Elsy Gomez Campos is a clinical pharmacist with extensive experience sitting on various boards within the pharmacy sector. Here, she shares with us her own candid ordeal of mental health issues as a result of a negative workplace environment, and why speaking up is so important.
As an overseas pharmacist, qualifying in the UK in 2001 was a proud moment that resulted from many years of study and personal and financial sacrifices. A rewarding pharmacy career followed with many ups and downs that I usually managed relatively well.
So, you would have thought that after two decades of working for the NHS as a pharmacy assistant, then as a technician and finally as a pharmacist, the resilience I built would have saved me from having suicidal thoughts. However, you would have been wrong. Not long ago, I was very close to ending my life by jumping in front of a train while waiting on a platform at an underground train station. I still don’t know why I did not act on my thoughts, but I am glad I chose to live. The whole experience left me checking myself and scared of what I could do. The idea that I could contemplate ending it all was depressing.
My personal and professional life was beautiful and fulfilling, but my working conditions were appalling.
I worked as a Senior Hospital Pharmacist in a small hospital and department where I was the only black person. Unfortunately, the Chief Pharmacist was abusive towards other members of staff and me. When I formally reported the bullying, harassment and discrimination, I became the target of a victimisation and smearing campaign that ended my employment and career as a hospital pharmacist. Sadly, my experience of raising concerns at the Trust was identical to those that contributed to Sir Robert Francis QC Freedom to Speak Up report:
“Many described a harrowing and isolating process with reprisals including counter allegations, disciplinary action and victimisation. Bullying and oppressive behaviour was mentioned frequently, both as a subject for a concern and as a consequence of speaking up. They also spoke of lack of support and lack of confidence in the process.”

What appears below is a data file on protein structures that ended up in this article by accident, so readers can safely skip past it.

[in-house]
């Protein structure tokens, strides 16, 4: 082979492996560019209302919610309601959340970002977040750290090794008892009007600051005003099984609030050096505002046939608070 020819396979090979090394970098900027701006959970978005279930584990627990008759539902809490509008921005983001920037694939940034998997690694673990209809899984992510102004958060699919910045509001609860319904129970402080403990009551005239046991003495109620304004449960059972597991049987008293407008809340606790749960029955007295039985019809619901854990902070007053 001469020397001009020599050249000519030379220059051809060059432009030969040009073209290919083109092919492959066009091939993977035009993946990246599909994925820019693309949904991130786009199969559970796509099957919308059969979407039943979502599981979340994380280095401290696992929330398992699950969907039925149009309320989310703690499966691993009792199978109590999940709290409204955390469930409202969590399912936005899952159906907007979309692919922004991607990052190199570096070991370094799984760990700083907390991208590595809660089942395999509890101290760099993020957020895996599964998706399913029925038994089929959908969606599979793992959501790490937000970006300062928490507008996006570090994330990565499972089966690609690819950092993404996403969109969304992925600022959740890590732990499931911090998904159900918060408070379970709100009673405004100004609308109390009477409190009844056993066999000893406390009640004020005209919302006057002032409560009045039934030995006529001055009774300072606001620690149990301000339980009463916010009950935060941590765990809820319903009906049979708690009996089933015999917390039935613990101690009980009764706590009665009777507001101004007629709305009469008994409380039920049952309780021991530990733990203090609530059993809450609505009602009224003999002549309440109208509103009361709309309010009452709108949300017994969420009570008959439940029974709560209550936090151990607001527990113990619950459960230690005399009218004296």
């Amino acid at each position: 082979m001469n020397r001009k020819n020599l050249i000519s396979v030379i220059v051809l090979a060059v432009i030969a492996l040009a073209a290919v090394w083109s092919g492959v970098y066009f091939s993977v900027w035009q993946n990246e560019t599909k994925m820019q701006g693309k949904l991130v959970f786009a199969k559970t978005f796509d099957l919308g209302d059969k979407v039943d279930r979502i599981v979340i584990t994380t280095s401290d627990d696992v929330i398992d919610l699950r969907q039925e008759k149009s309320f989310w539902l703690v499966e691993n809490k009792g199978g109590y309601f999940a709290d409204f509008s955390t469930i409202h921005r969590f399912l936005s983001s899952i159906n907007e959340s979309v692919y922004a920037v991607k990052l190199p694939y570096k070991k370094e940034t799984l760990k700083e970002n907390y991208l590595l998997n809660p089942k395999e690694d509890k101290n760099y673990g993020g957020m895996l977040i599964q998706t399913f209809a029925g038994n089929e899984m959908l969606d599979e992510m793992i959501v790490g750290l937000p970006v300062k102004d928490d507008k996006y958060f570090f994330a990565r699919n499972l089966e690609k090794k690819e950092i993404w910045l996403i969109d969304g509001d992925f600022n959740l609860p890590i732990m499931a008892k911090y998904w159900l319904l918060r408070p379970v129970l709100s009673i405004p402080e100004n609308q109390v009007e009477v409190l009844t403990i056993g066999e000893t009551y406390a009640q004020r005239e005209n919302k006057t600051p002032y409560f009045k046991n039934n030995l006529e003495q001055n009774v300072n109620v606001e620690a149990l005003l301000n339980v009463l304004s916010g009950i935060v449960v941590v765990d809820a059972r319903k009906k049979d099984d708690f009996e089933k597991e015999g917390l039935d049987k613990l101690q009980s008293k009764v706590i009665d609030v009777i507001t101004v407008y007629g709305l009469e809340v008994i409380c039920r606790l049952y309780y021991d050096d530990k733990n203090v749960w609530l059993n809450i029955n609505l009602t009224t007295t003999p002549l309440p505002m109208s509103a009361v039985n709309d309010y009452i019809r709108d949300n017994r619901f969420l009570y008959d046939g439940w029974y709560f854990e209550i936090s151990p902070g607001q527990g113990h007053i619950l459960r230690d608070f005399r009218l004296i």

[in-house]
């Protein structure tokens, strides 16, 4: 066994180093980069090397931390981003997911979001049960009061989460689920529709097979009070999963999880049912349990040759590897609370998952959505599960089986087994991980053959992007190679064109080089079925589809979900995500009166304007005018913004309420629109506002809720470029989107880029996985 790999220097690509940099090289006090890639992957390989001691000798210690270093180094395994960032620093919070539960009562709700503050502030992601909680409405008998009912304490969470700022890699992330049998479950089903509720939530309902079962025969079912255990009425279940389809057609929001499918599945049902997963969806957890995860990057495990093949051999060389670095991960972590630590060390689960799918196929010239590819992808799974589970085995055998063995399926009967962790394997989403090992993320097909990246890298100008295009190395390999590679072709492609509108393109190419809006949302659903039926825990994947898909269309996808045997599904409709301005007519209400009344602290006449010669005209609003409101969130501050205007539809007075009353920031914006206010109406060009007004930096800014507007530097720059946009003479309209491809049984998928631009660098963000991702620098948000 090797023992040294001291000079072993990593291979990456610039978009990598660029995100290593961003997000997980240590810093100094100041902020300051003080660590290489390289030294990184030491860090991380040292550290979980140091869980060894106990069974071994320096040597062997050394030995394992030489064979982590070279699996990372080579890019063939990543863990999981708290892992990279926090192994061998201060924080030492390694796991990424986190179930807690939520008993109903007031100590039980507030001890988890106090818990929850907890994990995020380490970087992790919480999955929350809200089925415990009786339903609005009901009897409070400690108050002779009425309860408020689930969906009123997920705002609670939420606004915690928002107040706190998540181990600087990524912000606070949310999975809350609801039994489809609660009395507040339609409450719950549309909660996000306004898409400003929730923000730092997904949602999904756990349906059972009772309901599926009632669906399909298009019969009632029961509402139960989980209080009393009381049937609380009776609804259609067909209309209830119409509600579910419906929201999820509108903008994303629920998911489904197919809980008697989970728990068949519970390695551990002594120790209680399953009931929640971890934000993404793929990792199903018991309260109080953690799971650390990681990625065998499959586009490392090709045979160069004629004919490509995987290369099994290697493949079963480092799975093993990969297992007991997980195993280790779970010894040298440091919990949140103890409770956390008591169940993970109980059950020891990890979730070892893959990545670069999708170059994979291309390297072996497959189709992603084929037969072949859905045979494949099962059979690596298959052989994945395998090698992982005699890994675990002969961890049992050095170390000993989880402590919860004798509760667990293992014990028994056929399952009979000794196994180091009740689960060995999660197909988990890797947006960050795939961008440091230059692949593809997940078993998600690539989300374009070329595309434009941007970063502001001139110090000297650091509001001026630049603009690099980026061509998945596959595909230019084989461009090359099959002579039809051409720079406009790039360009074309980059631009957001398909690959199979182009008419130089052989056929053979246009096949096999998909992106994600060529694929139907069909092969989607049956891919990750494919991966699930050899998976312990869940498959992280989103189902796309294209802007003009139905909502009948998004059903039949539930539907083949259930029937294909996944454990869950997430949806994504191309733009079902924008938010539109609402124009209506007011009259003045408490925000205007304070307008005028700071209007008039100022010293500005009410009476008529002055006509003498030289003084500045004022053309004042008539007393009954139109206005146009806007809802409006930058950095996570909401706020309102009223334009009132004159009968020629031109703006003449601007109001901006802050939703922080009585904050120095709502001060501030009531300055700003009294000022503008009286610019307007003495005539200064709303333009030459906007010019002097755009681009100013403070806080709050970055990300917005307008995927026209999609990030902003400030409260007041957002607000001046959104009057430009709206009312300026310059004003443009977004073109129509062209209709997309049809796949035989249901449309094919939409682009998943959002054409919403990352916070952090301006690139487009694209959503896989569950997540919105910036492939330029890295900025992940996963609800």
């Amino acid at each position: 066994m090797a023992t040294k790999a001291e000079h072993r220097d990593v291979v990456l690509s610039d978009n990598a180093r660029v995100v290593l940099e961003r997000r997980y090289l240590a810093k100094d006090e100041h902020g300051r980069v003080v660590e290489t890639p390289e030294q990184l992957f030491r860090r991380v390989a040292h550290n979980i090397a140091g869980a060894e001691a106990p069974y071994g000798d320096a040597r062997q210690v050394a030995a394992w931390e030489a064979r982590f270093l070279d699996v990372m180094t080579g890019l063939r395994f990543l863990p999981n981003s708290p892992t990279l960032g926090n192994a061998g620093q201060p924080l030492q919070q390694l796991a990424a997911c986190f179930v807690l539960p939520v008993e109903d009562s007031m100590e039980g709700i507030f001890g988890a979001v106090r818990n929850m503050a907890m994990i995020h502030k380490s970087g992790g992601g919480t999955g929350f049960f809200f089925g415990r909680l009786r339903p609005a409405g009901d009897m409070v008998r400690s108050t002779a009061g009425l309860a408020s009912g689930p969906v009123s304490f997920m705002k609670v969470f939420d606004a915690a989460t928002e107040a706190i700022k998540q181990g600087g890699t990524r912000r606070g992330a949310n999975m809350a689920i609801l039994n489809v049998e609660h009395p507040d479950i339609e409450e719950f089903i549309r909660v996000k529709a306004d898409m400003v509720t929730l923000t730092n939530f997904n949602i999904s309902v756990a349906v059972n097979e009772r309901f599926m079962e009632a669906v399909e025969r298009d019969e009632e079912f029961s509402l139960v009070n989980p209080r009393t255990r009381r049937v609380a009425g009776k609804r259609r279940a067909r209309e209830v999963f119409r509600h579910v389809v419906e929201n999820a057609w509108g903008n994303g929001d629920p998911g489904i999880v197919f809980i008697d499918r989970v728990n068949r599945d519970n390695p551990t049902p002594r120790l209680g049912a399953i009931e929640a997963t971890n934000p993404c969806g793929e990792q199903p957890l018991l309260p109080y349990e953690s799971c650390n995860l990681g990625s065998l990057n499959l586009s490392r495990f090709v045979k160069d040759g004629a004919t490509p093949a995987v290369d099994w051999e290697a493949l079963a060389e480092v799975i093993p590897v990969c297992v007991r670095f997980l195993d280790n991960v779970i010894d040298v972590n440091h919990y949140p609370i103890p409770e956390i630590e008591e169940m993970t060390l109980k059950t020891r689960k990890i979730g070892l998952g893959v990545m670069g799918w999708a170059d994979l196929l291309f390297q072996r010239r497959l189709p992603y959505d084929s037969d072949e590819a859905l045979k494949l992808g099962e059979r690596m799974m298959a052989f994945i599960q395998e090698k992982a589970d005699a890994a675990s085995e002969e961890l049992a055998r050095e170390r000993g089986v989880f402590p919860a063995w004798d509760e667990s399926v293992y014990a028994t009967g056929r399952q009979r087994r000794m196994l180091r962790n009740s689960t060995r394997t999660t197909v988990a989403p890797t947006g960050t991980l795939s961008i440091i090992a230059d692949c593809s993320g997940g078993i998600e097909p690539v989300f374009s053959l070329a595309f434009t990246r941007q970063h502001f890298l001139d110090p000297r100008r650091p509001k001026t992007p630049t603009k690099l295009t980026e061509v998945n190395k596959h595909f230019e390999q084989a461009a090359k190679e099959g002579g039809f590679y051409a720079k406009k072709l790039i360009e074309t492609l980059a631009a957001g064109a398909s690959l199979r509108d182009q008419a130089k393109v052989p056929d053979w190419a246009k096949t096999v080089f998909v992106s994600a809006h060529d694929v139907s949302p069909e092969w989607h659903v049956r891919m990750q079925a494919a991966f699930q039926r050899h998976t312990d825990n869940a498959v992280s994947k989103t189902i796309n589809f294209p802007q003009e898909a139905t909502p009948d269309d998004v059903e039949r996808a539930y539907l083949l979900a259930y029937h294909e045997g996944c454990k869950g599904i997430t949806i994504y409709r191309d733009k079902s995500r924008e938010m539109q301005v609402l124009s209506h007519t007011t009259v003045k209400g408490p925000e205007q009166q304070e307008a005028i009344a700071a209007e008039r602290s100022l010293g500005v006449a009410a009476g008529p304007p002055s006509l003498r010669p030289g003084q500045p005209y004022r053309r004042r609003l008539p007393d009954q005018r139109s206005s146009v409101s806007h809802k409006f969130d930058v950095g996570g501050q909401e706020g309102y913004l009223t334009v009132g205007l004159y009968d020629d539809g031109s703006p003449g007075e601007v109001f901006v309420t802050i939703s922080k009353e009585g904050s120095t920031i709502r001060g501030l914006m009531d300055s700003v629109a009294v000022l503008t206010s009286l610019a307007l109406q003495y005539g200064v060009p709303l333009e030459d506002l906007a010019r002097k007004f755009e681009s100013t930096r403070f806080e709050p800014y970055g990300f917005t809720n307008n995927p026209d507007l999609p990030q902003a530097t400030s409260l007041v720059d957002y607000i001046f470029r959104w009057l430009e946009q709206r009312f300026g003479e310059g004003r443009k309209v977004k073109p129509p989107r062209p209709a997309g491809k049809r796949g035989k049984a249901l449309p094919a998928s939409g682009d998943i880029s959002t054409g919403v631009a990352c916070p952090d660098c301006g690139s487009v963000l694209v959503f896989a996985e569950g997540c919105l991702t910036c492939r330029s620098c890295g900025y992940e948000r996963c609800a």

“From the evidence it was apparent that there are problems at a number of stages including deterrents to speaking up in the first place, poor handling of concerns that are raised, and vindictive treatment of the person raising the concerns. This can have a devastating impact on the person who spoke up, including loss of employment and personal and family breakdown.”
After the traumatic experience, I then went on to experience how the NHS and the pharmacy profession can close ranks on those that speak up, or, as Sr Francis describes:
“The NHS can operate as a monopoly employer in many fields, and a contentious parting of the ways can result in an individual being disadvantaged when applying for a new role, without the full facts of a case being known. This is unfair on individuals, and a waste of valuable skills and resource to the NHS.”
Speaking up should not be a shameful action that can cost your career and affect your mental health, but it can be.
I cannot deny that the trauma I suffered at the Trust and the subsequent continuing blacklisting I have endured have significantly impacted my mental health. However, I have decided that my past experiences cannot define me or my future.
Once I accepted who I am and the values that define me, handling the mental health scars has became an easier burden.
Speaking about my experience is difficult, and I have never talked openly about all the details. However, the path I have chosen to raise awareness of some of the issues some pharmacy staff experience in their place of work is my way of hopefully preventing someone in the future from encountering the roadblocks I have encountered. Speaking up is a moral duty, and while it can come with dreadful consequences, for me, not doing so when I know something must change is not an option.
The truth is that bullying, harassment and any discrimination cause irreversible mental damage to those experiencing it. I am thankful I did not take my life on that horrible day at the underground train station. However, I am also grateful that my experience opened the doors to my true calling: advocating for equality and inclusion in the NHS and the pharmacy profession.
My hope for change keeps me upbeat and relentless. I find comfort and great pleasure in helping others through my activism.
Valuing myself, practising regular meditation, looking after my body with regular exercise and relaxation, and surrounding myself with people I trust and respect have been vital in overcoming those feelings that can affect my mental health.
My mother often reminds me that, “giving up is not an option because there is always a better way.” I want those suffering in silence because of situations at work that may be causing depression or anxiety to find support before things escalate and their mental health is compromised.